ASSEMBLY REQUIRED With outside help, China is becoming a global equipment powerhouse.

While manufacturers join a continually growing pool of foreign competitors in China’s $8.4-billion equipment marketplace, sales in the rest of the world are getting stronger after a three-year buying drought. Following a modest 1 to 2% price inflation this year in North America, where international prices typically are at their highest, analysts now think that China’s sudden influx of research, development and manufacturing will have prices there skyrocketing in the next five to seven years. That eventually could match the developing nation with its Japanese, Korean and western counterparts.

This is welcome short-term news for international manufacturers and dealers who have been lucky to grab 3 to 5% profit margins on new equipment sales, says David Phillips, managing director of Off-Highway Research in London. "The international manufacturers have been looking very closely at the Chinese market," he says. "Instead of exporting, they are manufacturing locally." Such local partnering will help equipment outsiders tap into an otherwise unfamiliar market and boost margins overall, he says.

But the effect in the long run could commodify the technology, eventually driving prices downward and even contributing to foreign "gray" markets. "We don’t yet know if all the manufacturing is only for the Chinese market…but there’s no question that what is made in China will find its way out of the country," says Charles Yengst, president of consulting firm Yengst Associates, Wilton, Conn.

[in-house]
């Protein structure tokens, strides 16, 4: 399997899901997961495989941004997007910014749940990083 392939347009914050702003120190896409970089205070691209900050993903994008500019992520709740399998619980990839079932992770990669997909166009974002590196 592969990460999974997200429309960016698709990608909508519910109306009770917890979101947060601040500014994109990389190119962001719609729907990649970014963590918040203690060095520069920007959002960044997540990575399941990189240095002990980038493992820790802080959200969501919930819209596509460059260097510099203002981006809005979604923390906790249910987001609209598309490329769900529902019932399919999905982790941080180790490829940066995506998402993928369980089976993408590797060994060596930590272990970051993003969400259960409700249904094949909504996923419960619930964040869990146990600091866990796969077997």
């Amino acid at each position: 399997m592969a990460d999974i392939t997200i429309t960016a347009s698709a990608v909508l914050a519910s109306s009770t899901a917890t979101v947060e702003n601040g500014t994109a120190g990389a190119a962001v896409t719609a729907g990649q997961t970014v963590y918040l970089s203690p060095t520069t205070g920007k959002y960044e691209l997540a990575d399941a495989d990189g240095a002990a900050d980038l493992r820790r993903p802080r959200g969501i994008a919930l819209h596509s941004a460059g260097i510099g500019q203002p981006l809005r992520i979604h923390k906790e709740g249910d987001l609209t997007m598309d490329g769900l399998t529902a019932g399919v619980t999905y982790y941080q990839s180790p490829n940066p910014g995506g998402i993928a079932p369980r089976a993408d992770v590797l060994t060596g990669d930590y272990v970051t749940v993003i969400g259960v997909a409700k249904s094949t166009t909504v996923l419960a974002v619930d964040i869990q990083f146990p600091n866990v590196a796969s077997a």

Phillips strongly disagrees, arguing that a 30 to 50% machine growth in the last five years is strictly "to cope with the domestic demand in China."

The need for equipment is huge. According to the Association of Equipment Manufacturers, Milwaukee, capacity in China has doubled from $4.2 billion in 1998 to $8.4 billion in 2002, and the gross domestic product is growing at a solid 7% each year.


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"This is one of the great nations of the future, and the prospect for further growth is immense," says Ron DeFeo, chairman, president and CEO of Terex Corp., Westport, Conn., and chairman of AEM. Terex is the world’s third-largest manufacturer, trailing Caterpillar and Komatsu with $3.5 billion in annual revenue. Terex began engaging China in 1992, with an off-road truck partnership in Inner Mongolia.

Other manufacturers like Daewoo, Hitachi and Volvo have plants in China, with hydraulic excavators and wheel loaders at the forefront, notes Lee Haak, Komatsu America product manager. He says China is Komatsu’s "number-one focus."

Caterpillar holds a 30-year presence in China. Last month, the Peoria, Ill.-based company secured a deal with Shandong Engineering Machinery, a wheel-loader producer in Zhuhai. A Cat official recently told ENR that licensing intellectual property to Chinese manufacturers is the firm’s most lucrative prospect. Caterpillar also is investing in neighboring countries, such as India’s earthmoving and power-generation markets.

Machinery will come at a higher price as China plays catch-up, but experts think that top-notch dealer support will be the ultimate driver. For now, the questionable solvency of the country’s banking system still poses investment challenges.

Down the road, China will help reinforce "value with a capital ‘V’ as opposed to lower prices with a capital ‘C,’ for cheap," DeFeo says. To validate his proposition, DeFeo poses one question to the buyer: "What is the customer really paying for? The iron, or the hole that the iron produces?"